Who will remember you but the clouds that swallowed you.
Who will remember you but the moon you threw sticks at.
Who will remember you but your double buried under the apple.” ~ Marion McCready, from “Ballad of the Clyde’s Water”

Monday afternoon, warm and humid with showers, 80 degrees.

Merton’s Horse by Lisa Pownall, Oceania (FCC)

I’m not really sure how far I’ll be able to get with this post. Between everything that’s happened and dealing with the aftermath, the best way to describe it would be pure chaos with a lot of drama and pain.

Let me back up.

Corey went over to see Dallas on Friday last, but couldn’t find him anywhere. It was around 4 in the afternoon. You can usually tell if Dallas is home or not depending upon where his various vehicles are parked and where all of the dogs are hanging out. Corey didn’t see the tractor, and the Geo was there, so he assumed that Dallas was somewhere on his tractor. When Corey returned on Saturday around 2 p.m., everything was exactly the same, so he began to get worried.

When he looked around, he saw Dallas’s tractor sitting upside down at the bottom of the hill on the side of the property; it’s a fairly steep decline. Corey’s first thought was that Dallas had been taken to the hospital, but something made him go down the hill. He found Dallas laying about 20 feet from the tractor, and he was dead.

Corey ran to the neighbor’s house, which abuts the property, and someone called 911. From that point on, it’s been pure chaos as news spread very quickly, as it tends to do around here. Unfortunately, the human vultures have been hovering near the property, ready to claim anything that isn’t bolted down. It’s truly repulsive.

“HUMAN SONG: Perhaps it is the case that you never get over things. You decide you will no longer engage with them. You answer with 
silence until you are reminded once again of the wound and requested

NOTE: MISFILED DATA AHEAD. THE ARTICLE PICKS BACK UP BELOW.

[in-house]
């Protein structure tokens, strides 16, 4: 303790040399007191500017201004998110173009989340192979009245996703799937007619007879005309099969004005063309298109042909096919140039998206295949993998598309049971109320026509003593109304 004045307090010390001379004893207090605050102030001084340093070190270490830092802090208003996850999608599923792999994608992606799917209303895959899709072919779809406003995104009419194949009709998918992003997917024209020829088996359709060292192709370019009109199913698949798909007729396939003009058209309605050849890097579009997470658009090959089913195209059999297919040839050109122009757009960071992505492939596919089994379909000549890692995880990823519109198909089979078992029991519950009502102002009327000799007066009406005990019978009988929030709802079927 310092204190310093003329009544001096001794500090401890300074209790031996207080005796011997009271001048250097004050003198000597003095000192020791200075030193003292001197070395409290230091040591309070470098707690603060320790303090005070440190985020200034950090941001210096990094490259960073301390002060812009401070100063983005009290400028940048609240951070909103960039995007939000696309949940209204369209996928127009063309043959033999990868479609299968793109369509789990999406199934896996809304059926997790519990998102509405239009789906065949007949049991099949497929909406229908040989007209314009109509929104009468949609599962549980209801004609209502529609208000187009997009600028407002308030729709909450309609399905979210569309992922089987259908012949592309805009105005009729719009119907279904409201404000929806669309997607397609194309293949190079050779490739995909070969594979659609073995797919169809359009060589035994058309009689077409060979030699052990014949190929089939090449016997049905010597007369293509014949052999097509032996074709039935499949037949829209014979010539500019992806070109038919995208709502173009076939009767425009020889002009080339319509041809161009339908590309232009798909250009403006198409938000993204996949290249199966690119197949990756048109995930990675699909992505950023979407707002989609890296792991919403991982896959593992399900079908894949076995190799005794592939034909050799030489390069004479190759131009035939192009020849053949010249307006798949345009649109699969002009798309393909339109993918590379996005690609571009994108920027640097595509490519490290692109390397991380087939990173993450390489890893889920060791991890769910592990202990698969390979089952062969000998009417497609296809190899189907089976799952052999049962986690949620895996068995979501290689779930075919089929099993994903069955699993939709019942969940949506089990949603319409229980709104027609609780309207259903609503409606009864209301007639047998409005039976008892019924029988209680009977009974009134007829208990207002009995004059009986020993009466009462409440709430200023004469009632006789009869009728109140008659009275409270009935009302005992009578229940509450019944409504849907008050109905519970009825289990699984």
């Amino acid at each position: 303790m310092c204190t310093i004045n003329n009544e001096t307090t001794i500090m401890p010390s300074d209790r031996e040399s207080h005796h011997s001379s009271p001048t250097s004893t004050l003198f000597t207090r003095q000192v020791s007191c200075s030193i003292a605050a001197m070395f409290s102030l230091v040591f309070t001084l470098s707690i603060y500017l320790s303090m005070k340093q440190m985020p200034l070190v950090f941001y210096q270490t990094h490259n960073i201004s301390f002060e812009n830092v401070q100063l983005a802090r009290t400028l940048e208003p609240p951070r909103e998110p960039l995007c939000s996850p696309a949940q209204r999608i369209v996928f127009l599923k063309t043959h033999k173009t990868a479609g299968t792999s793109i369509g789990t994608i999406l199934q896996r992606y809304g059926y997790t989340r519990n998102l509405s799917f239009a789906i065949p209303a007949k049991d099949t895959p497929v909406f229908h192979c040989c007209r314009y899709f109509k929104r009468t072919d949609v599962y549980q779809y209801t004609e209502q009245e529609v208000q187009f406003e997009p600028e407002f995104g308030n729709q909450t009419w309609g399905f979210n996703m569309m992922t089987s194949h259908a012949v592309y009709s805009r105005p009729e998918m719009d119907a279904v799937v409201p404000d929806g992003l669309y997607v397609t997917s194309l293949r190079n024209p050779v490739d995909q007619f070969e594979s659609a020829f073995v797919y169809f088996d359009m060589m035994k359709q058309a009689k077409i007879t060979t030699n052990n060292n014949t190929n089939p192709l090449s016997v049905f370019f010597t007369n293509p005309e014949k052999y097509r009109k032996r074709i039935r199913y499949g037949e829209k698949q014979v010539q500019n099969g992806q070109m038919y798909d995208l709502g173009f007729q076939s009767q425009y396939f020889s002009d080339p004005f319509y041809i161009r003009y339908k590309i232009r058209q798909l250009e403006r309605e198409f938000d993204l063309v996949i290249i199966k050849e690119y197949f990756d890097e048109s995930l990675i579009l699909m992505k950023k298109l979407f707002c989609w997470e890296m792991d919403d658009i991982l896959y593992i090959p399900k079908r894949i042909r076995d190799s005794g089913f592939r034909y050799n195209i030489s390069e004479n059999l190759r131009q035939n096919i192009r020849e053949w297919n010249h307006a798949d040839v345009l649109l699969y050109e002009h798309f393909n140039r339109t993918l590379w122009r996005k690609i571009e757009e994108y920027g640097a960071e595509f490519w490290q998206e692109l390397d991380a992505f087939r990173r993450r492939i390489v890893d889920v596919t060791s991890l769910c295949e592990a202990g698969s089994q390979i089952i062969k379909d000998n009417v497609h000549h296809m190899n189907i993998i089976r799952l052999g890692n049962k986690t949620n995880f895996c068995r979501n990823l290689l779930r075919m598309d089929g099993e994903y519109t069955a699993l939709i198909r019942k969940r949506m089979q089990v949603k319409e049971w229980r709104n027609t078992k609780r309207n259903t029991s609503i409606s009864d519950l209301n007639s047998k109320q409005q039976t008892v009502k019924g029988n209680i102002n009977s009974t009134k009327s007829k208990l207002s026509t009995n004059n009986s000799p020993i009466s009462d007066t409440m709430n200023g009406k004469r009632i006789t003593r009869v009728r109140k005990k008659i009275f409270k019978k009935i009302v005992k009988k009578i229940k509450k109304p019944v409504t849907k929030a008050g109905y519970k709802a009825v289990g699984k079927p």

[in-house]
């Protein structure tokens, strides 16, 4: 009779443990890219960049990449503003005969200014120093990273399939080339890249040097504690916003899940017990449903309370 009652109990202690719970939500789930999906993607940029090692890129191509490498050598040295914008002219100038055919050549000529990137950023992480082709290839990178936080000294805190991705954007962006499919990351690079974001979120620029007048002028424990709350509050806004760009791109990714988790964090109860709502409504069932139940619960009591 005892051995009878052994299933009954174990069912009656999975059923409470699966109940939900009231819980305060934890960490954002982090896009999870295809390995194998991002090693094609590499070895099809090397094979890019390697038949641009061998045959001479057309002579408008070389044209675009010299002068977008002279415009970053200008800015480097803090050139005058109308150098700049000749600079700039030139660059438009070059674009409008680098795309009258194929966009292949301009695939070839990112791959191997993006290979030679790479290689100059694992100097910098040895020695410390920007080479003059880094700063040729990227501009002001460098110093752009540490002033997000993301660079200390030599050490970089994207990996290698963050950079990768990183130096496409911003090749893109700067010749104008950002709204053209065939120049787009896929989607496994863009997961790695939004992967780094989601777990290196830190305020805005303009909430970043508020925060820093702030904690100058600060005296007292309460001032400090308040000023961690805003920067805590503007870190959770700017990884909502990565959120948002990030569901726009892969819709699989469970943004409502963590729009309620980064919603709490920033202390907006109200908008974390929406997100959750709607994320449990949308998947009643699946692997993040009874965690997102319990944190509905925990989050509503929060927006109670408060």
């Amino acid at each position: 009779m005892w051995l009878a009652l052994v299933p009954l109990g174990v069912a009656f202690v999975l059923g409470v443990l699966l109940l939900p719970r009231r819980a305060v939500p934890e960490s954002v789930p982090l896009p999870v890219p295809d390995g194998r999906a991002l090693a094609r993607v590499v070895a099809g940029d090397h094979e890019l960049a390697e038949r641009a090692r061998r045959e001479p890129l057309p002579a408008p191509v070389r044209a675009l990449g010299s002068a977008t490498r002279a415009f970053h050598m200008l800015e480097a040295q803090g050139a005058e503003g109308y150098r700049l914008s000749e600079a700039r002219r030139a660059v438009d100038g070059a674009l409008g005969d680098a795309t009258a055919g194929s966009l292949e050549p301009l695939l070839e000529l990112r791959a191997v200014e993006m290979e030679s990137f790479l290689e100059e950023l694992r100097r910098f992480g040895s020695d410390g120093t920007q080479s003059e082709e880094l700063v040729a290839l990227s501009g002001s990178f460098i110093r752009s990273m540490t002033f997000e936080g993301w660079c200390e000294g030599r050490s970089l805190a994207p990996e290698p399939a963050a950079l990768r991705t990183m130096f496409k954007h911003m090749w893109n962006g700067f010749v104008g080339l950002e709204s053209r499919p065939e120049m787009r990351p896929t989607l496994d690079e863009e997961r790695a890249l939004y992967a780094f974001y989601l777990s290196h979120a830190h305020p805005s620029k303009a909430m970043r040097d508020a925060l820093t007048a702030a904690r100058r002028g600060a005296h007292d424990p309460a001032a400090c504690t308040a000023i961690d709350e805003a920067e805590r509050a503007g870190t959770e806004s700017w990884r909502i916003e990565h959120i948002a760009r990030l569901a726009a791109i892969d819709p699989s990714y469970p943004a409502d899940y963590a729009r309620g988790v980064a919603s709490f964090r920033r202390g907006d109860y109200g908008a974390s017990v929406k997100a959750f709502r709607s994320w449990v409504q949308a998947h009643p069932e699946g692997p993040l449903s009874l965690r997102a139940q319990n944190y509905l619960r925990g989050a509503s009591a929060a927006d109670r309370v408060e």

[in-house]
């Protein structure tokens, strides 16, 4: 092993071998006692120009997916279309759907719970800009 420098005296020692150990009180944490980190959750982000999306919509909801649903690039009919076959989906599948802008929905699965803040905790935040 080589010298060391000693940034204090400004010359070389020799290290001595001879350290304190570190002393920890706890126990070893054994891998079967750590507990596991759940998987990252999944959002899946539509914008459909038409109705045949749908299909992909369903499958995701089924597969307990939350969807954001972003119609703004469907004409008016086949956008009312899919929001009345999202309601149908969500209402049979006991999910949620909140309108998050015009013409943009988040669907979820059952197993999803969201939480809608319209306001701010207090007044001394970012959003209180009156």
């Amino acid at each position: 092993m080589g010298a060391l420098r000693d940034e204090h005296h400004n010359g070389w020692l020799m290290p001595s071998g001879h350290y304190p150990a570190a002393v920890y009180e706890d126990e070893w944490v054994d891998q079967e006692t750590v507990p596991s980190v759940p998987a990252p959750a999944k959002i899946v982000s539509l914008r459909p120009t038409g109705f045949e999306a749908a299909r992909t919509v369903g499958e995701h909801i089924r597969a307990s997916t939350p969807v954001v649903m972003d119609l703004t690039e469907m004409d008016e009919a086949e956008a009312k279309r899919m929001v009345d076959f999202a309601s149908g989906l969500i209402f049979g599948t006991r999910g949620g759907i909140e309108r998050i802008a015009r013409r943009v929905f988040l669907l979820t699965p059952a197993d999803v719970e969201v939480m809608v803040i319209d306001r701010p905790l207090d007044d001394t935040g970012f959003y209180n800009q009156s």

to be human.” ~ Ken Chen, from “You May Visit the Cosmos but You May Not Speak of It (or on the Tackiness of Elegy).”

Corey came home late Saturday afternoon to tell me the news. Obviously, he was very shaken as his immediate thought was that if he had looked around more on Friday, he might have been able to find Dallas. I tried to assure him that it would have been virtually impossible for someone Dallas’s age to survive such an accident. The general consensus is that Dallas probably crawled from the tractor, but didn’t get very far. One of his puppies was by his side when he was found. It’s likely that Dallas swerved to avoid one of the dogs, and that’s how he fell.

Belgian Draft Horses Nuzzling by fishhawk (FCC)

We went back to the property to find a wrecker crew trying to bring up the tractor, so we went next door to see the neighbors, Brian and Robin. It’s funny. They’ve been in an ongoing feud with Dallas for months now over various things, but you’d never surmise it from their comments.

People are strange. People around her are an entirely different breed of strange.

Animal control had been called, and they scooped up all of the smaller puppies, which still left about 12 dogs. Corey and I brought home four puppies, one of which is a girl from the same litter as Freddy, and the neighbors were able to find about five of the dogs, but not all of the dogs had been found. It was a stopgap measure, at best.